Earthworm (annelid)
Originally by Justin Wilbur
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1. Classification/ Diagnostic characteristics
All annelids, including the Earthworm, may be easily identified by the visible segmentation. Segmentation allows annelids to move their body parts independently, which is why they tend to be long, tubular and very flexible. Many annelids have two or more eyes, although Earthworms, specifically, do not. Earthworms and other annelids also lack a rigid internal or external skeleton, and instead they have a thin, permeable body wall that gives them their smooth and slimy texture. Earthworms must live in warm, damp environments, which is another identifying trait. In some annelids, but not in the Earthworm, tentacles, lateral body outgrowths called parapodia, and stiff bristles called setae that grow off of parapodia. Earthworms do have small setae between their ridges, although they are difficult to observe.[i]

Some earthworms are semi-aquatic or aquatic

Biology and Ecology of Earthworms By Clive A. Edwards, P.J. Bohlen

external image EarthwormAnatomy1.jpg

2. Relationship to Humans
One group of annelids, used to be used in medicine as a way of removing “bad blood” from an infected individual. One type of leech, Hirudo medicinalis, is still used today to reduce fluid pressure and prevent [[#|blood clotting]] in damaged tissues, to eliminate pools and blood and scarring. Some other leach species contain anesthetics and blood vessel dilators.[i]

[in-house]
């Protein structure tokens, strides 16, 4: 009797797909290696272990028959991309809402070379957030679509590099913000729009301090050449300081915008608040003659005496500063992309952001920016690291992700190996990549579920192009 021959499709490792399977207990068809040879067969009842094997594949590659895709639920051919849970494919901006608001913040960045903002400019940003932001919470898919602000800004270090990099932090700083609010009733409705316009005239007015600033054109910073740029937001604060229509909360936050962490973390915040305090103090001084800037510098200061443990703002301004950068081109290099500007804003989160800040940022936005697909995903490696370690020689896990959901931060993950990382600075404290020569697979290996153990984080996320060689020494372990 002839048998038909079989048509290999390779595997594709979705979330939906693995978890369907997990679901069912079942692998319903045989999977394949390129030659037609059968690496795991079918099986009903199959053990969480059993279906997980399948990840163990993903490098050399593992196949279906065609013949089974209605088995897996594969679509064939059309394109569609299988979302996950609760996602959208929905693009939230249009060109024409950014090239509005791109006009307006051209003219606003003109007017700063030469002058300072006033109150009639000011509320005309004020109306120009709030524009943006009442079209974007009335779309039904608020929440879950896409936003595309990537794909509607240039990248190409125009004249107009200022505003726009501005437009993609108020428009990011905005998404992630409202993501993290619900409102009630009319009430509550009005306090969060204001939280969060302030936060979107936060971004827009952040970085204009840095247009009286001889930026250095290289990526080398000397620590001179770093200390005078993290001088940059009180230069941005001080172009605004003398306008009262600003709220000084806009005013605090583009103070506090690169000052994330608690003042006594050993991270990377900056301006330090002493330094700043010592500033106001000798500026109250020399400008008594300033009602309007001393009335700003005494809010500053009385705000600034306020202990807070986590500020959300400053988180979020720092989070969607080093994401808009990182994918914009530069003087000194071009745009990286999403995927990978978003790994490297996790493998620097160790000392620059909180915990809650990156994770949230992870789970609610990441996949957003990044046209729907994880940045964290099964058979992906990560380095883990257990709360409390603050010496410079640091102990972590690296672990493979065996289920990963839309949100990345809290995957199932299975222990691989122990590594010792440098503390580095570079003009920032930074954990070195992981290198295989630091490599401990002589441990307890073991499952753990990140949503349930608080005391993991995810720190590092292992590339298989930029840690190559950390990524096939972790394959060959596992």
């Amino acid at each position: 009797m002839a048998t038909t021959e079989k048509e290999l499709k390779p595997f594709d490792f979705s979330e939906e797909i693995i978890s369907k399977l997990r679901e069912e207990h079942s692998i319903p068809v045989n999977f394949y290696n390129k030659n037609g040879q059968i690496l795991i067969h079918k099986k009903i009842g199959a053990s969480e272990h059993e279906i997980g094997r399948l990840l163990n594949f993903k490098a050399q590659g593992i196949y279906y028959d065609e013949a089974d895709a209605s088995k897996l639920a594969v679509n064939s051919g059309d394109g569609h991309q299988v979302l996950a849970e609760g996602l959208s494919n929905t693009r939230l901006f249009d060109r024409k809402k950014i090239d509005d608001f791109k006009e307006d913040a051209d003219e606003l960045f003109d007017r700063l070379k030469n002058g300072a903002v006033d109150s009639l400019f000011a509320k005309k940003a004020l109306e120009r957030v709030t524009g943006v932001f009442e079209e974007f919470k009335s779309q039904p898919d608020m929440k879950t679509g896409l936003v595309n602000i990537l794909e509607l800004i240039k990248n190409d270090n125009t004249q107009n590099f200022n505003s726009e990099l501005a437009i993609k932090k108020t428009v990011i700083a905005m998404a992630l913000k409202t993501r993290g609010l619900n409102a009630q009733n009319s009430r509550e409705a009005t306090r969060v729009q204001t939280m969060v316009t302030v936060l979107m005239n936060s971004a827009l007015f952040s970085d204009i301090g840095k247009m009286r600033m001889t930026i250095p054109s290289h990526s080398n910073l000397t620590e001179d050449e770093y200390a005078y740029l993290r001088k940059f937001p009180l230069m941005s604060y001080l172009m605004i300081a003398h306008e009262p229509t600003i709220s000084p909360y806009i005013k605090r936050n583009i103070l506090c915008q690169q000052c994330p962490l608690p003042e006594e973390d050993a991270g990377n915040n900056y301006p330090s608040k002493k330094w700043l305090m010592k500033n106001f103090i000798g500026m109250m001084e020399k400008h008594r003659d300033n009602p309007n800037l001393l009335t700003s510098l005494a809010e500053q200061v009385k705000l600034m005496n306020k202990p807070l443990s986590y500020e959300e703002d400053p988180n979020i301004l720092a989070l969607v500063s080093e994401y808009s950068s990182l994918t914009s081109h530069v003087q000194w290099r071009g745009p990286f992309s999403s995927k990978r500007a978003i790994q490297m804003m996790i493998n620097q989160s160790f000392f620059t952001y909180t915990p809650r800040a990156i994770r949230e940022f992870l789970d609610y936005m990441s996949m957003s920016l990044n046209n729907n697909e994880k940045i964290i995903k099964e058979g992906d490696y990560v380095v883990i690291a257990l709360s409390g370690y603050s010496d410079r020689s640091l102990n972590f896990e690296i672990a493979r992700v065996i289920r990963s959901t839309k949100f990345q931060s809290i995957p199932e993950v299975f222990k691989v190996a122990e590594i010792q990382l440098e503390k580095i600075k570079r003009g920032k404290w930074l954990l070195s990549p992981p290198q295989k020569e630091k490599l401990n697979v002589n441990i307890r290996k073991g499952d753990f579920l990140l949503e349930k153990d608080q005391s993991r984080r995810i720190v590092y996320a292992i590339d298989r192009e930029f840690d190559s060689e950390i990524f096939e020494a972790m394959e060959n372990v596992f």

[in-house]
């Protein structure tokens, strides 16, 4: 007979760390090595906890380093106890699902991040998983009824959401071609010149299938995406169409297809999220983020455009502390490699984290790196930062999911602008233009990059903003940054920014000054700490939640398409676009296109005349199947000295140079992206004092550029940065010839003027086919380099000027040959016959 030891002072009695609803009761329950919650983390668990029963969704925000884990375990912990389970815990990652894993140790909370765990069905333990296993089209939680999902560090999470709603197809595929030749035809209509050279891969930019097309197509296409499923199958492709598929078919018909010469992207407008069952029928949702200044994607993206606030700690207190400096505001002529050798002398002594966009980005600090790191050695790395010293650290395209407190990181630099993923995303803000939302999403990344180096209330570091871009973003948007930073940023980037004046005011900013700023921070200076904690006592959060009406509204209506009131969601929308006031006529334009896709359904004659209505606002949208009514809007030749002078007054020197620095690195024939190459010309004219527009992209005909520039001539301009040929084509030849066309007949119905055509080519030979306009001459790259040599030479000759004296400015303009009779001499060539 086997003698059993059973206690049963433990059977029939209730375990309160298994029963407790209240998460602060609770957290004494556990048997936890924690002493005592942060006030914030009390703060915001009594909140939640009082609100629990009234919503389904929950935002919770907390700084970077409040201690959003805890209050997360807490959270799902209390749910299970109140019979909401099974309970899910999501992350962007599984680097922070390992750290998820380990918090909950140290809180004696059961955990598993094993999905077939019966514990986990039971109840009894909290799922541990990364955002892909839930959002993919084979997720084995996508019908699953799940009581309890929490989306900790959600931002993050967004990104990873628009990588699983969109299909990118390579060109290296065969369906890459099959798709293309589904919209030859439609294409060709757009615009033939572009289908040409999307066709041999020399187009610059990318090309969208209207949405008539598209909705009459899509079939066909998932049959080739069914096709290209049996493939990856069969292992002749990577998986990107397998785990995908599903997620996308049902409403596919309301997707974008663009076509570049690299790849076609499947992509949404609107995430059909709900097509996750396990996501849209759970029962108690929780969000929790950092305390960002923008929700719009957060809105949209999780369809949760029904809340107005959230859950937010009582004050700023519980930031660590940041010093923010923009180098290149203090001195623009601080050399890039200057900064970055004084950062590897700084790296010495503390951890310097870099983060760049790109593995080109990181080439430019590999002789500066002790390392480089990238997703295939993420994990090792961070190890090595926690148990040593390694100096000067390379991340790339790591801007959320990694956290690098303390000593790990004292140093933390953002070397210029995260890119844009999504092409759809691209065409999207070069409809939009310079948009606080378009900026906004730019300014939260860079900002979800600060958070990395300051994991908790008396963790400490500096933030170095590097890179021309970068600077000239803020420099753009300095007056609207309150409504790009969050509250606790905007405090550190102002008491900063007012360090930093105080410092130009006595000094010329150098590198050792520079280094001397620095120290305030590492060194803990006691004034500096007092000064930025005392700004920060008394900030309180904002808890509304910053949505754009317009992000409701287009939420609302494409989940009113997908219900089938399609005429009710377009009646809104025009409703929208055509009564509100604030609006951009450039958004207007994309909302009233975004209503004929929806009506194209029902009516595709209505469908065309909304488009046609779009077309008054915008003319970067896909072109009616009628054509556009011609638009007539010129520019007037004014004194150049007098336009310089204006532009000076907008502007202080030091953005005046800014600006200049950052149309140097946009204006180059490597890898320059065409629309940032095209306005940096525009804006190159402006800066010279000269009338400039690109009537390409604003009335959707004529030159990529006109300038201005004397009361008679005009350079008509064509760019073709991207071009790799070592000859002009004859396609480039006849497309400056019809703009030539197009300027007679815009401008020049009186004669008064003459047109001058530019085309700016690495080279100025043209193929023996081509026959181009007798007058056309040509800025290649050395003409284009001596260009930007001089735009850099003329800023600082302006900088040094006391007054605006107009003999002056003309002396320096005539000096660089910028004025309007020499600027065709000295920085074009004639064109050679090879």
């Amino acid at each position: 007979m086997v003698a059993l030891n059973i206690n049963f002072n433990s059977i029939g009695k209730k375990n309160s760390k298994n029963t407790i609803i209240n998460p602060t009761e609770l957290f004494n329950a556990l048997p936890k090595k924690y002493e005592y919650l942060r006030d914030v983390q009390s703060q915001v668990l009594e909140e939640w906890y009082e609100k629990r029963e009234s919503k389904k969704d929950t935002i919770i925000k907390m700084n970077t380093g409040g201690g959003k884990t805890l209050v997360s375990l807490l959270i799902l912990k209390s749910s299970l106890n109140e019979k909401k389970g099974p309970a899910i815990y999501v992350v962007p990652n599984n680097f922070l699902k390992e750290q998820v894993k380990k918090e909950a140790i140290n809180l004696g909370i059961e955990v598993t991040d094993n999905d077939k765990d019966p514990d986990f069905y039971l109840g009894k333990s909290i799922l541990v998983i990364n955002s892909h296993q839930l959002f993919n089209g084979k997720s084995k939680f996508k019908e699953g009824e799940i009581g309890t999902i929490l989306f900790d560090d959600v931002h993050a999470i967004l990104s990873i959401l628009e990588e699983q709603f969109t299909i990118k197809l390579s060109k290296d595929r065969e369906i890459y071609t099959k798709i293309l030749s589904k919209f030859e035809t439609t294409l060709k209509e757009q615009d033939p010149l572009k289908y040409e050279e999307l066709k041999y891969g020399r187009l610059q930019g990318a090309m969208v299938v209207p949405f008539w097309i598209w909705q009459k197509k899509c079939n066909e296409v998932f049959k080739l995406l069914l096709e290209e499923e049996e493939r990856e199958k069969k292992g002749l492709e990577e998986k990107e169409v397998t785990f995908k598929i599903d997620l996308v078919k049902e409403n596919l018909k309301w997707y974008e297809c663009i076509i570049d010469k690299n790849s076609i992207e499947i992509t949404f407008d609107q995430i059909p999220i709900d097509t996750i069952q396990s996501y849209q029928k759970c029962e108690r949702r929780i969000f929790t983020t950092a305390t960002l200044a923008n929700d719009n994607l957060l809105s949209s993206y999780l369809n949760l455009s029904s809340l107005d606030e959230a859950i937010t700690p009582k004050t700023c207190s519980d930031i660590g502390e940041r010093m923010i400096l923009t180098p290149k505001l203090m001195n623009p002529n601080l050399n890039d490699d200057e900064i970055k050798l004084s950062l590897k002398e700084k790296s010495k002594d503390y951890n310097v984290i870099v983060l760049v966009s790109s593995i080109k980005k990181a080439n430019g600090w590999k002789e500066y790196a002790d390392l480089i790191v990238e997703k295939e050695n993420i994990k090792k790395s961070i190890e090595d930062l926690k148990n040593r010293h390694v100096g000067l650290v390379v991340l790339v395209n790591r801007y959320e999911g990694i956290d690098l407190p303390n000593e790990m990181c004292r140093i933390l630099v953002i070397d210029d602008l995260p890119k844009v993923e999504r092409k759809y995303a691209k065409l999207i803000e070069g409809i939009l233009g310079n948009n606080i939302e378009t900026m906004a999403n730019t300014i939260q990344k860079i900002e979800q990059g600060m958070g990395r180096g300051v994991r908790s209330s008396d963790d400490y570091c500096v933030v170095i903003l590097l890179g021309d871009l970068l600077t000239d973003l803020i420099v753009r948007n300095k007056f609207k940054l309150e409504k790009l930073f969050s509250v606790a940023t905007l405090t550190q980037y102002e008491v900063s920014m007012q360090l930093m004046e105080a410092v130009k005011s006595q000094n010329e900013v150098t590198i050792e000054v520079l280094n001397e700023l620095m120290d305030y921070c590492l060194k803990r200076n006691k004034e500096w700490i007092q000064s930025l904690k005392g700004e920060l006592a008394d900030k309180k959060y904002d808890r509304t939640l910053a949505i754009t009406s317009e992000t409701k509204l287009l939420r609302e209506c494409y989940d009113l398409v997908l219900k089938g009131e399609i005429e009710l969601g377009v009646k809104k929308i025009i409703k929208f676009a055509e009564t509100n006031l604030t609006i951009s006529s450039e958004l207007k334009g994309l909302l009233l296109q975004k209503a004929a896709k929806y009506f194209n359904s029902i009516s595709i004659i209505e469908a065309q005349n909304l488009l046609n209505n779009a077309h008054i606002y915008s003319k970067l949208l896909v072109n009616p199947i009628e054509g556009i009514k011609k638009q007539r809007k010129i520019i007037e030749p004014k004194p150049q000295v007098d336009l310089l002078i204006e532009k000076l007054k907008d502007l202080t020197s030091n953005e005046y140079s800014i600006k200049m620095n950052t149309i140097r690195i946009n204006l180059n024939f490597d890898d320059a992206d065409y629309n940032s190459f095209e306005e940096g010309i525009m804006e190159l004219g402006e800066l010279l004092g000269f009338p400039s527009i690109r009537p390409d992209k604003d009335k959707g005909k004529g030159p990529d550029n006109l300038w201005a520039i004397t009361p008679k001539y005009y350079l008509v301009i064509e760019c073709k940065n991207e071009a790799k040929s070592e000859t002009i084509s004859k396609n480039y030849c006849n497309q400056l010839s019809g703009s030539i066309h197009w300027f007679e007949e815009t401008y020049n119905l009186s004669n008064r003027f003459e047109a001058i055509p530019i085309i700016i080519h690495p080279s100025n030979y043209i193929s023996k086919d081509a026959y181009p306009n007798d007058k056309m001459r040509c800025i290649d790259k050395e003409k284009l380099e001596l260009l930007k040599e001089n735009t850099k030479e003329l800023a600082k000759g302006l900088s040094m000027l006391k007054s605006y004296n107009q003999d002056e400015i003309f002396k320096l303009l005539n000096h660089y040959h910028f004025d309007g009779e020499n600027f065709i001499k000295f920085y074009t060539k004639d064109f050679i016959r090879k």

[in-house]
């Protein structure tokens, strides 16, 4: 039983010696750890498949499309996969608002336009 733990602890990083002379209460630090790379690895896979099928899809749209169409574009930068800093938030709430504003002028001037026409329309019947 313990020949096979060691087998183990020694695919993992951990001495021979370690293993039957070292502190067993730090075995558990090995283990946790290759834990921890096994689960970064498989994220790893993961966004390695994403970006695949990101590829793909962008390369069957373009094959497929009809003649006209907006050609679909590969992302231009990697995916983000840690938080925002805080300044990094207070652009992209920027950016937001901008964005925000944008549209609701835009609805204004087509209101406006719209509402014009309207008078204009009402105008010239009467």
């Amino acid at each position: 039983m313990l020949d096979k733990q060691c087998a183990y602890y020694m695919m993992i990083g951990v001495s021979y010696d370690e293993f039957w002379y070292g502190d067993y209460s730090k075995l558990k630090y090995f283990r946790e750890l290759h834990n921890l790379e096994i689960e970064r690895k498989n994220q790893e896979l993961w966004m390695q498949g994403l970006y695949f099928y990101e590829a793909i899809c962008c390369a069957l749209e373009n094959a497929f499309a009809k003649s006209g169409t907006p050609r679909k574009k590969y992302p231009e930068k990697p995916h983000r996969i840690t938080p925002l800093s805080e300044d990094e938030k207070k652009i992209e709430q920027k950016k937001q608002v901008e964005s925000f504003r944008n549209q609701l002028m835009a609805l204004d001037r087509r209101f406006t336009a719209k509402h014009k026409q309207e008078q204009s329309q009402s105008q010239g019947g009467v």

Earthworms themselves are often not used outside of food for other test subjects, but they have long been man’s choice as fishing bait!
Earthworms are a key component to the process of composting and organic material production.

Because earthworms are decomposers, they are very important in growing gardens. They break down the dead into the soil, allowing new organisms to grow under the fertile garden. Earthworms let air into the ground, mix up minerals, and help drain the soil of water. Additionally, some people keep them as pets, though this is not very common. (BHu)

Humans use earthworms for the remediation of organic "waste" materials, reducing the pressure of landfills, and aiding in the regeneration of our top soils. Humans depend on these worms to help incorporate mineral matter into the topsoil layer as well as aerating and mixing the soil through their movement and feeding patterns so the soil.

Earthworms are a source of food for numerous animals, like birds, rats, and toads, and are frequently used in residential composting and as bait in commercial and recreational fishing. Their numbers are strong throughout their range—they’re even considered [[#|agricultural pests]] in some areas—and they have no special status.

Speaking of food for organisms, worms are actually a very common delicacy for humans. Over 90 countries eat insects and worms. In Asia, Africa, and Latin America, people regularly eat worms. Even some restaurants in the United States serve worms to eat. Worms give considerable protein, calcium, iron, magnesium, potassium, phosphorous, and copper; they provide nutrition comparable to eggs and cow's milk. Worms have also been used medicinally, as they have been given to those suffering from malaria and women who recently gave birth.

Worms can also be pests. Roundworms, for example, are parasites that live and feed in a person's gut. People get roundworms because of poor sanitation and hygiene, usually in warm, tropical areas. (BHu)

3. Habitat and Niche